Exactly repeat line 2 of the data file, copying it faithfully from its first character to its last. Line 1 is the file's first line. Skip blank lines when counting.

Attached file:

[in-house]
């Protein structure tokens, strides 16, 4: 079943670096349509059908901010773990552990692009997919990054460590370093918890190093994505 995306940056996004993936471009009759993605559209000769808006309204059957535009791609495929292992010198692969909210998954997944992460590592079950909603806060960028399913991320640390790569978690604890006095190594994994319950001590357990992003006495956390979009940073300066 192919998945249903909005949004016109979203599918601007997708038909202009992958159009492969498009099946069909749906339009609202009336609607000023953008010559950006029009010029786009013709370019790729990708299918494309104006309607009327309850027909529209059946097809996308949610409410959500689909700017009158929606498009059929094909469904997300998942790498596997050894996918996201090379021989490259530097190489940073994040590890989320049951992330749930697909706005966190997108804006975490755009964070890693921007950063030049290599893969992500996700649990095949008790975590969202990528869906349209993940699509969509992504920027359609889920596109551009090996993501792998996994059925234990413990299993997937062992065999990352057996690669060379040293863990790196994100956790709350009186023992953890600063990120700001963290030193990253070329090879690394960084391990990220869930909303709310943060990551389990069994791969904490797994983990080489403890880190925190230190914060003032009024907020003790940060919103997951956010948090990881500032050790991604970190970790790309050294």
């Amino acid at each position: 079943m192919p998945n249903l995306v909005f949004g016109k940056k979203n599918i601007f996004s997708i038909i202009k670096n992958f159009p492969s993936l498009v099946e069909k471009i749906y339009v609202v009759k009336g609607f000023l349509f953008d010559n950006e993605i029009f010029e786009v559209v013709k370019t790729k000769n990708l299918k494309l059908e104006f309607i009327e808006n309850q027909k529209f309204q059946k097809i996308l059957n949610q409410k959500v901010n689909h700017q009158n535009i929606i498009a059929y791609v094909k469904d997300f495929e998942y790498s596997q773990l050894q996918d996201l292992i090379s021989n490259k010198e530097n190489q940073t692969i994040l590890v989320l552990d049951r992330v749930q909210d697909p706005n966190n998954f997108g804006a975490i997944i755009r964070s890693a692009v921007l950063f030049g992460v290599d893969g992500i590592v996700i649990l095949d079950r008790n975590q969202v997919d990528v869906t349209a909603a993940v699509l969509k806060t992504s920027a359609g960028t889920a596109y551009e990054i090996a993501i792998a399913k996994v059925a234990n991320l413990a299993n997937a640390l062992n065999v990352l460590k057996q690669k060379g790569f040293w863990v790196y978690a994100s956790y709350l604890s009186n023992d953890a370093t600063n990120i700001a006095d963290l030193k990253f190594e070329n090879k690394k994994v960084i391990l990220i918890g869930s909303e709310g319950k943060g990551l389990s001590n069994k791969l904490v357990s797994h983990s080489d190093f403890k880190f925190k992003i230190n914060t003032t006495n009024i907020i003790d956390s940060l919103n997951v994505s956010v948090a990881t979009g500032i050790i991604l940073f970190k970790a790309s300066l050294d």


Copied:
């Protein structure tokens, strides 16, 4: 079943670096349509059908901010773990552990692009997919990054460590370093918890190093994505 995306940056996004993936471009009759993605559209000769808006309204059957535009791609495929292992010198692969909210998954997944992460590592079950909603806060960028399913991320640390790569978690604890006095190594994994319950001590357990992003006495956390979009940073300066 192919998945249903909005949004016109979203599918601007997708038909202009992958159009492969498009099946069909749906339009609202009336609607000023953008010559950006029009010029786009013709370019790729990708299918494309104006309607009327309850027909529209059946097809996308949610409410959500689909700017009158929606498009059929094909469904997300998942790498596997050894996918996201090379021989490259530097190489940073994040590890989320049951992330749930697909706005966190997108804006975490755009964070890693921007950063030049290599893969992500996700649990095949008790975590969202990528869906349209993940699509969509992504920027359609889920596109551009090996993501792998996994059925234990413990299993997937062992065999990352057996690669060379040293863990790196994100956790709350009186023992953890600063990120700001963290030193990253070329090879690394960084391990990220869930909303709310943060990551389990069994791969904490797994983990080489403890880190925190230190914060003032009024907020003790940060919103997951956010948090990881500032050790991604970190970790790309050294």